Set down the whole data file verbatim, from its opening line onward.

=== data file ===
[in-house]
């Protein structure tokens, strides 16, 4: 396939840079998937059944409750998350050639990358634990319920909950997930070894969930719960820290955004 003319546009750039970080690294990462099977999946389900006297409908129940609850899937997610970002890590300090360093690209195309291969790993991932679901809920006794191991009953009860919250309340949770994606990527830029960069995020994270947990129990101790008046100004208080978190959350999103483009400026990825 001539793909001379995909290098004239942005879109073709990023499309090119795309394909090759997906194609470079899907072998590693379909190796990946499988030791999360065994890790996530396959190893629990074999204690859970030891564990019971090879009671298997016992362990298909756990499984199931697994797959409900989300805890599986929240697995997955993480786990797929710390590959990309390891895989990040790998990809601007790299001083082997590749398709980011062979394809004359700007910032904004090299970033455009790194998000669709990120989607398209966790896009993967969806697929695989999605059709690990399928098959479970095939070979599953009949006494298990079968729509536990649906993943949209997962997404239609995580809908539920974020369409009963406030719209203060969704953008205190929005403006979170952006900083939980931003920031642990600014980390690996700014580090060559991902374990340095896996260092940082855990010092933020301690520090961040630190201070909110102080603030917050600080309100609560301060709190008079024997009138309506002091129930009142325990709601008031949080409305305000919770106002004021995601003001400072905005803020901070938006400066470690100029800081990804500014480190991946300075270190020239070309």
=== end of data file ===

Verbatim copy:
[in-house]
């Protein structure tokens, strides 16, 4: 396939840079998937059944409750998350050639990358634990319920909950997930070894969930719960820290955004 003319546009750039970080690294990462099977999946389900006297409908129940609850899937997610970002890590300090360093690209195309291969790993991932679901809920006794191991009953009860919250309340949770994606990527830029960069995020994270947990129990101790008046100004208080978190959350999103483009400026990825 001539793909001379995909290098004239942005879109073709990023499309090119795309394909090759997906194609470079899907072998590693379909190796990946499988030791999360065994890790996530396959190893629990074999204690859970030891564990019971090879009671298997016992362990298909756990499984199931697994797959409900989300805890599986929240697995997955993480786990797929710390590959990309390891895989990040790998990809601007790299001083082997590749398709980011062979394809004359700007910032904004090299970033455009790194998000669709990120989607398209966790896009993967969806697929695989999605059709690990399928098959479970095939070979599953009949006494298990079968729509536990649906993943949209997962997404239609995580809908539920974020369409009963406030719209203060969704953008205190929005403006979170952006900083939980931003920031642990600014980390690996700014580090060559991902374990340095896996260092940082855990010092933020301690520090961040630190201070909110102080603030917050600080309100609560301060709190008079024997009138309506002091129930009142325990709601008031949080409305305000919770106002004021995601003001400072905005803020901070938006400066470690100029800081990804500014480190991946300075270190020239070309």